The Constitution for the Federation of Earth helps fulfill both the “urge toward utopian fulfillment” that serves as the a priori dimension of the very possibility of language and the “divine nisis” toward holistic unity articulated by thinkers such as Teilhard de Chardin, Ken Wilber, and Sri Aurobindo. Human liberation will necessarily require not only structural transformation away from capitalism and the militarized nation-state system to a market-system that gives reasonable economic equity to all and to a nation-state system that protects the good of the whole while taking the fulcrum of world affairs out of the hands of the ruling oligarchies of the great imperial powers. It will also require psychological and cultural transformations.
It should be clear, however, that the structural movement away from egoistic, competitive capitalism and away from competitive nation-state egoisms will also facilitate transformation in both the psychological and cultural dimensions. More than this, I have long argued (e.g., 2021) that this structural transformation (ratification of the Earth Constitution) is a necessary prerequisite for the other two transformative movements. Because the present institutionalized structure of the world (as a private wealth-system and a competitive war-system), with its systematically distorted communication regime, actively defeats growth in the other two dimensions.
By uniting all the nations into a Federation of Earth, the Constitution ends the war-system and makes possible a sense of global community in which the nations can, for the first time, work together to solve the global problems that threaten human extinction and the destruction of our planetary biosphere. By eliminating the competitive war-system not only are trillions of dollars saved that could be used for the common good, but the felt need to cultivate nationalism and thoughtless loyalty are dramatically reduced. Similarly, by putting the Earth Financial Administration (under supervision of the World Parliament) in charge of creating a global economy that works for everyone in a roughly equitable way, the egoism of money and its concomitant power are dramatically reduced.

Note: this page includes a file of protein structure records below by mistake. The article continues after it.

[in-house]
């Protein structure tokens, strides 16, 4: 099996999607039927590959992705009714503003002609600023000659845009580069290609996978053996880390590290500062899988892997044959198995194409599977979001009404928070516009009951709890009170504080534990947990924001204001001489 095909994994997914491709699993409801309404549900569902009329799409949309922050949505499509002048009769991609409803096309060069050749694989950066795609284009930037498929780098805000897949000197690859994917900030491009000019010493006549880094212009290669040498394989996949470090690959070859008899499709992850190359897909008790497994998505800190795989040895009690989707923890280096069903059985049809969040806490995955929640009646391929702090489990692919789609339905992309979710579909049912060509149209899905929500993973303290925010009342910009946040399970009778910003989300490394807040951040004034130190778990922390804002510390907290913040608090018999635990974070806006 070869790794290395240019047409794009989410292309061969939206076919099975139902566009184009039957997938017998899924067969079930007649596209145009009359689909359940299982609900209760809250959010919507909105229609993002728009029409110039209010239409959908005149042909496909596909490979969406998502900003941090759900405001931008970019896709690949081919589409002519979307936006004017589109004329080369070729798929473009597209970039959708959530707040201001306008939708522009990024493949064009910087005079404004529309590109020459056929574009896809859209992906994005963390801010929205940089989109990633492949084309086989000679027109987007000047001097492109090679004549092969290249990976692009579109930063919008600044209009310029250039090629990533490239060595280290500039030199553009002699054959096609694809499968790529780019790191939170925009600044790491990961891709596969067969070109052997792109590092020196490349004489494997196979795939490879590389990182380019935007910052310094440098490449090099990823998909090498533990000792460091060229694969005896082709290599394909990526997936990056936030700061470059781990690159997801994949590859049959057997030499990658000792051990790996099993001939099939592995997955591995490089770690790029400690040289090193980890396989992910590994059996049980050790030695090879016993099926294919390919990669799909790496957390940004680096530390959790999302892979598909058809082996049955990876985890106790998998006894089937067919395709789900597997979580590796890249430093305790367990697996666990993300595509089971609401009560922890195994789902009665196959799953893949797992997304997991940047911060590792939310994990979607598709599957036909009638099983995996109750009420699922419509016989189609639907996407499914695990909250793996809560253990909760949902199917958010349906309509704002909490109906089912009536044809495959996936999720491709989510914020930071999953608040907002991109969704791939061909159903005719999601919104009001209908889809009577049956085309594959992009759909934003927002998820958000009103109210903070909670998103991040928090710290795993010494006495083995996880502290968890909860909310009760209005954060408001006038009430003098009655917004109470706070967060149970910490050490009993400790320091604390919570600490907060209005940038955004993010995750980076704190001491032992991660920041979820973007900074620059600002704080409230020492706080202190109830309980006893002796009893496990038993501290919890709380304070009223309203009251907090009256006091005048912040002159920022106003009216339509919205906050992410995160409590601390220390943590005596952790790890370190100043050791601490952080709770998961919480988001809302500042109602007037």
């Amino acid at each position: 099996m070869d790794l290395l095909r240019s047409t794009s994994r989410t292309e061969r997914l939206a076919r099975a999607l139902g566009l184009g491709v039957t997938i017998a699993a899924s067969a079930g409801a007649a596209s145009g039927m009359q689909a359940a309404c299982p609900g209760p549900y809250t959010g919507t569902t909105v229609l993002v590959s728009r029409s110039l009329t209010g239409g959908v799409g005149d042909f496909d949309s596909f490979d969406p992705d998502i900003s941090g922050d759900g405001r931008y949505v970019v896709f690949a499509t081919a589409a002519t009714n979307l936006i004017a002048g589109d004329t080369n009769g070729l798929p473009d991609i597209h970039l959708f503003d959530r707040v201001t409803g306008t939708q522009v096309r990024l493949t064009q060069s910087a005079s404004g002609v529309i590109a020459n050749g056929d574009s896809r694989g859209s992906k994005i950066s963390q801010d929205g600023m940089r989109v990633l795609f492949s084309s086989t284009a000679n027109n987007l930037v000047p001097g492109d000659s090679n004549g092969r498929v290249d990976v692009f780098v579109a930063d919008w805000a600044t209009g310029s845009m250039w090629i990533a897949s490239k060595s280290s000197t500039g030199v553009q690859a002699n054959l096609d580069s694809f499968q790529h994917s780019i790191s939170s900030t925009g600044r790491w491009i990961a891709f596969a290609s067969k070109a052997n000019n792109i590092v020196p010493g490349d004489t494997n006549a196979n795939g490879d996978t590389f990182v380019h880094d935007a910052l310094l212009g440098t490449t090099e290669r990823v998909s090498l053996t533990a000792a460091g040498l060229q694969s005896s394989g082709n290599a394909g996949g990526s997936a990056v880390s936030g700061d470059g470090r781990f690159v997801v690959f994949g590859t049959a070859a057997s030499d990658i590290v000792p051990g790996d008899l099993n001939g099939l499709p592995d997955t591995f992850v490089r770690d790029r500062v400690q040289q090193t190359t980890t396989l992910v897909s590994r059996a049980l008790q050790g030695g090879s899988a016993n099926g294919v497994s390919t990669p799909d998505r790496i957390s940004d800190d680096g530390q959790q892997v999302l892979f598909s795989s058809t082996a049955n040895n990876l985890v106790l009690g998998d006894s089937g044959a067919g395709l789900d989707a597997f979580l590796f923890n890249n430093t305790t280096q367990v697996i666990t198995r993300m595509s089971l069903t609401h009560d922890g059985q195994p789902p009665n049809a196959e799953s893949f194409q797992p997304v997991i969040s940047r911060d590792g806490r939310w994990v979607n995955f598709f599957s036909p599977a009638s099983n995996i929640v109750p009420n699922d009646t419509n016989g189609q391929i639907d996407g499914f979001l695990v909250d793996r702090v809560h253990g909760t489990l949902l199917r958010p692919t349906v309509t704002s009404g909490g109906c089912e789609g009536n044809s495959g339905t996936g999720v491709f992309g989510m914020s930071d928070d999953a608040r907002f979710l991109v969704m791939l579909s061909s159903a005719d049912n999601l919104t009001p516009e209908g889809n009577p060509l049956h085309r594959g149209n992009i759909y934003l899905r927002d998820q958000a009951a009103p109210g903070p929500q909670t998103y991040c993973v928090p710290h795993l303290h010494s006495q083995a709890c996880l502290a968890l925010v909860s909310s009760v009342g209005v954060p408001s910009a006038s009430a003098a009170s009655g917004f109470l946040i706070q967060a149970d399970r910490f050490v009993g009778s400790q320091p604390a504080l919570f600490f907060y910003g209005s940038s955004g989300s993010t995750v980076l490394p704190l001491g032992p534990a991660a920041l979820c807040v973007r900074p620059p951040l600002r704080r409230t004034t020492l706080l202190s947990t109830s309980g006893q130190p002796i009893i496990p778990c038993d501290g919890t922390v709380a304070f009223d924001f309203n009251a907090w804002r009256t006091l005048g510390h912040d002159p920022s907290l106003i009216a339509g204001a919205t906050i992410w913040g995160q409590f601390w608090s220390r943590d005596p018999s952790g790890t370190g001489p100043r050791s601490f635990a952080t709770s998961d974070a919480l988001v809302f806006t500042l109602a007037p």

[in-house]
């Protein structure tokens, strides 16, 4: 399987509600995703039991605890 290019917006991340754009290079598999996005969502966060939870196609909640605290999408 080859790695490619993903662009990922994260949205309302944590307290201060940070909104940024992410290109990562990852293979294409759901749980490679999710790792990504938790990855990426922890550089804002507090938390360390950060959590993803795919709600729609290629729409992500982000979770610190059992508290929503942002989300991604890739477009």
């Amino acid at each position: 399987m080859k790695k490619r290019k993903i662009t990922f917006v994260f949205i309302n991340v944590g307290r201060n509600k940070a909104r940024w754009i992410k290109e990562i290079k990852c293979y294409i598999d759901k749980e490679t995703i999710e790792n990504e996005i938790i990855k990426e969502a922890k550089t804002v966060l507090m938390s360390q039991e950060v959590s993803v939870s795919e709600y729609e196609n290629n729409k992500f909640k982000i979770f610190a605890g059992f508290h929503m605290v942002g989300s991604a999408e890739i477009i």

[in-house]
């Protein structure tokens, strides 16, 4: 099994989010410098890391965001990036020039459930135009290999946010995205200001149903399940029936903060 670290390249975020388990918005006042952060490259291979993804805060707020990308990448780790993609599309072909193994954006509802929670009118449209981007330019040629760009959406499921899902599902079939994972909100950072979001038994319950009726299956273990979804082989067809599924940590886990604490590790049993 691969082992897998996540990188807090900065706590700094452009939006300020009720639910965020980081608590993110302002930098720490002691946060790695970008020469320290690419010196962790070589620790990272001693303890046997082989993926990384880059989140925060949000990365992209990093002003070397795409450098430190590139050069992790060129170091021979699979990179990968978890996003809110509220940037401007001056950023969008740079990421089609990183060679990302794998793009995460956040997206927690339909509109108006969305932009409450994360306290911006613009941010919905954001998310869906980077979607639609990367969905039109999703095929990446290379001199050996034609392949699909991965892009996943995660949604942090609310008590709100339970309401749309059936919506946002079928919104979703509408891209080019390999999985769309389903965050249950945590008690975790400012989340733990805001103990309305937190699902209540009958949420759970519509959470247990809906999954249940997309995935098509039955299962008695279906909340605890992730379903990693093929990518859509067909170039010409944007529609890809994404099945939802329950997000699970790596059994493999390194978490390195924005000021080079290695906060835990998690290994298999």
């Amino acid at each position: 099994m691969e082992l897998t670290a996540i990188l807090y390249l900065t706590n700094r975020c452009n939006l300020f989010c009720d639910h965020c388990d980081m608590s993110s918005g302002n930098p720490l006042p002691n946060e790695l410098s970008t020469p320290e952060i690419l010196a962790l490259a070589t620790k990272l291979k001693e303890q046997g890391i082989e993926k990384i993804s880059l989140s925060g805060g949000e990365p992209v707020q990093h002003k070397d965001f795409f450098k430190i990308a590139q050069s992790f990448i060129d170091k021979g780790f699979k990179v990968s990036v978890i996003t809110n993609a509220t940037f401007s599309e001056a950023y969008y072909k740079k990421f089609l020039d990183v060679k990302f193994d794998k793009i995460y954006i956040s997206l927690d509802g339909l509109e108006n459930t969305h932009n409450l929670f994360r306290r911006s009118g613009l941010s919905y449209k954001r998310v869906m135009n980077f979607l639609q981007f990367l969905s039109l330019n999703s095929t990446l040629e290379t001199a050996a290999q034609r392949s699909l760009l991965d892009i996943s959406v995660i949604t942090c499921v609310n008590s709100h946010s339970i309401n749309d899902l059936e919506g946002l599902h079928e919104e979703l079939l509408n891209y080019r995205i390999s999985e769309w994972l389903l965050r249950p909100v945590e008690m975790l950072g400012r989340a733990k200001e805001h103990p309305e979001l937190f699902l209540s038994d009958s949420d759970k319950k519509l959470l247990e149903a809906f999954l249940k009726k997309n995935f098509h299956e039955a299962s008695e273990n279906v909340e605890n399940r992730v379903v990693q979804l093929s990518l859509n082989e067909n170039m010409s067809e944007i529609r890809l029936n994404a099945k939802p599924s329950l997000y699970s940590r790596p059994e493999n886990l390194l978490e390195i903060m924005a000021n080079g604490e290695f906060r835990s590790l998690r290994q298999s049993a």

These structural changes do not constitute human liberation. But they go a long way toward making it possible, that is, toward making possible a planetary population in which egoism is reduced sufficiently to make real dialogue directed toward mutual understanding possible. Human growth toward spiritual awareness that transcends egoism for a more universal or cosmic awareness would surely be rapidly enhanced by this structural transformation. And human growth toward the capacity for genuine dialogue directed toward mutual understanding would be similarly enhanced. The 1500 or so persons in the World Parliament may be dialoging with one another with a degree of mutual understanding virtually unknown by all previous international forums.
Human beings can only solve their fundamental problems through achieving human liberation. And human liberation necessarily involves transformation in the structural, psychological, and cultural spheres of planetary civilization. The structural transformation involves a practical expansion of democratic decision-making so that it embraces our planet as a whole. Ratification of the Constitution for the Federation of Earth is a necessary practical step required for a fuller and more complete transformation that is likely to follow. This needs to be the basis of our immediate, practical action. Ratifying this Constitution is, therefore, transformative praxis for human liberation par excellence.
Gilligan, Carol (1982). In a Different Voice: Psychological Theory and Women’s Development. Cambridge: Harvard University Press.
Habermas, Jürgen (1971). Knowledge and Human Interests. Trans. Jeremy J. Shapiro. Boston: Beacon Press.
Habermas, Jürgen (1979). Communication and the Evolution of Society. Trans. Thomas McCarthy. Boston: Beacon Press.
Habermas, Jürgen (1988). On the Pragmatics of Communication. Ed. Maeve Cooke. Cambridge: The MIT Press.
Kohlberg, Lawrence (1984). The Psychology of Moral Development: Volume Two, The Nature and Validity of Moral Stages. San Francisco: Harper & Row.
Martin, Glen T. (2021). The Earth Constitution Solution: Design for a Living Planet. Independence, VA: Peace Pentagon Press.
McCoy, Alfred W. (2017). In the Shadows of the American Century: The Rise and Decline of US Global Power. Chicago: Haymarket Books.
Rosenberg, Marshall (2015). Nonviolent Communication: A Language of Life. Encinitas, CA: Puddle Dancer Press.
Wilber, Ken (2007). Integral Spirituality: A Startling New Role for Religion in the Modern and Post-Modern World. Boston: Integral Books.